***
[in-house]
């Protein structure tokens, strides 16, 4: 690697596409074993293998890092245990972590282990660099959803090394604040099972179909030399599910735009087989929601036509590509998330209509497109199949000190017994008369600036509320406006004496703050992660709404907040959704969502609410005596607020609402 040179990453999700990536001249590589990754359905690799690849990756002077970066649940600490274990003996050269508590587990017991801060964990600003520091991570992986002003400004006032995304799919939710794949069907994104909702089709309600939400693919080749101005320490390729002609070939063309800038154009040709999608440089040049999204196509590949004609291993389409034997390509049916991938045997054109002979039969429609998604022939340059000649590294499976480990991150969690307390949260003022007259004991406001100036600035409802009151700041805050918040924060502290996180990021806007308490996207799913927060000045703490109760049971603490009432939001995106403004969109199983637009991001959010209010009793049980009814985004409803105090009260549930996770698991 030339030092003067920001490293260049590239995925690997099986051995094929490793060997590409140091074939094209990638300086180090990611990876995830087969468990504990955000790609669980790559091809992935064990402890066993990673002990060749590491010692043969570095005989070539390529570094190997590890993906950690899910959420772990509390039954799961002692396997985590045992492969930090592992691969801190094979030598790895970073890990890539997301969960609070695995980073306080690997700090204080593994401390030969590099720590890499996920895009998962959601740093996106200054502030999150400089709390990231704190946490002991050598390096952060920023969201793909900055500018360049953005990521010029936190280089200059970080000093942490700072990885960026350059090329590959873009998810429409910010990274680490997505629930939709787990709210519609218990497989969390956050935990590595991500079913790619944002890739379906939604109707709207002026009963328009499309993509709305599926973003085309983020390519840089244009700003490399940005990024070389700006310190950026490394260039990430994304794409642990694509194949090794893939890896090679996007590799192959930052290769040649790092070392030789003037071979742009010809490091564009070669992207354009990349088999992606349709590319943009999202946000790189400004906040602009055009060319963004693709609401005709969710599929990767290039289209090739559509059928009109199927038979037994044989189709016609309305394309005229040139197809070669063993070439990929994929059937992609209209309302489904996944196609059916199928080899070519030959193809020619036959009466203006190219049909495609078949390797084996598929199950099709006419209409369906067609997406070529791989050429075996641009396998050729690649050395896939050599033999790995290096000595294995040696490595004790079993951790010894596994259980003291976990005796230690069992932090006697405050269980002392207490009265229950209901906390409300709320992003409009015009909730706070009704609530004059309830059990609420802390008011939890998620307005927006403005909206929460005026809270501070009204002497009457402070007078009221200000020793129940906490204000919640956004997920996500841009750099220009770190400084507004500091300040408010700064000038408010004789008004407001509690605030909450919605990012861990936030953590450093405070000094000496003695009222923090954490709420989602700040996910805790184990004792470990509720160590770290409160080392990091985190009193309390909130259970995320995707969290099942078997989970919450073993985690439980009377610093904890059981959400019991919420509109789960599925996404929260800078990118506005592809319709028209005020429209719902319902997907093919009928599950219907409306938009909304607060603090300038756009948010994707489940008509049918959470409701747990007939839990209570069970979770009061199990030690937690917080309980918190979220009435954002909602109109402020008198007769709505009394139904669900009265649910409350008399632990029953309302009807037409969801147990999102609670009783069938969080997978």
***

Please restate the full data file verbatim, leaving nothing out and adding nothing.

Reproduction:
[in-house]
């Protein structure tokens, strides 16, 4: 690697596409074993293998890092245990972590282990660099959803090394604040099972179909030399599910735009087989929601036509590509998330209509497109199949000190017994008369600036509320406006004496703050992660709404907040959704969502609410005596607020609402 040179990453999700990536001249590589990754359905690799690849990756002077970066649940600490274990003996050269508590587990017991801060964990600003520091991570992986002003400004006032995304799919939710794949069907994104909702089709309600939400693919080749101005320490390729002609070939063309800038154009040709999608440089040049999204196509590949004609291993389409034997390509049916991938045997054109002979039969429609998604022939340059000649590294499976480990991150969690307390949260003022007259004991406001100036600035409802009151700041805050918040924060502290996180990021806007308490996207799913927060000045703490109760049971603490009432939001995106403004969109199983637009991001959010209010009793049980009814985004409803105090009260549930996770698991 030339030092003067920001490293260049590239995925690997099986051995094929490793060997590409140091074939094209990638300086180090990611990876995830087969468990504990955000790609669980790559091809992935064990402890066993990673002990060749590491010692043969570095005989070539390529570094190997590890993906950690899910959420772990509390039954799961002692396997985590045992492969930090592992691969801190094979030598790895970073890990890539997301969960609070695995980073306080690997700090204080593994401390030969590099720590890499996920895009998962959601740093996106200054502030999150400089709390990231704190946490002991050598390096952060920023969201793909900055500018360049953005990521010029936190280089200059970080000093942490700072990885960026350059090329590959873009998810429409910010990274680490997505629930939709787990709210519609218990497989969390956050935990590595991500079913790619944002890739379906939604109707709207002026009963328009499309993509709305599926973003085309983020390519840089244009700003490399940005990024070389700006310190950026490394260039990430994304794409642990694509194949090794893939890896090679996007590799192959930052290769040649790092070392030789003037071979742009010809490091564009070669992207354009990349088999992606349709590319943009999202946000790189400004906040602009055009060319963004693709609401005709969710599929990767290039289209090739559509059928009109199927038979037994044989189709016609309305394309005229040139197809070669063993070439990929994929059937992609209209309302489904996944196609059916199928080899070519030959193809020619036959009466203006190219049909495609078949390797084996598929199950099709006419209409369906067609997406070529791989050429075996641009396998050729690649050395896939050599033999790995290096000595294995040696490595004790079993951790010894596994259980003291976990005796230690069992932090006697405050269980002392207490009265229950209901906390409300709320992003409009015009909730706070009704609530004059309830059990609420802390008011939890998620307005927006403005909206929460005026809270501070009204002497009457402070007078009221200000020793129940906490204000919640956004997920996500841009750099220009770190400084507004500091300040408010700064000038408010004789008004407001509690605030909450919605990012861990936030953590450093405070000094000496003695009222923090954490709420989602700040996910805790184990004792470990509720160590770290409160080392990091985190009193309390909130259970995320995707969290099942078997989970919450073993985690439980009377610093904890059981959400019991919420509109789960599925996404929260800078990118506005592809319709028209005020429209719902319902997907093919009928599950219907409306938009909304607060603090300038756009948010994707489940008509049918959470409701747990007939839990209570069970979770009061199990030690937690917080309980918190979220009435954002909602109109402020008198007769709505009394139904669900009265649910409350008399632990029953309302009807037409969801147990999102609670009783069938969080997978």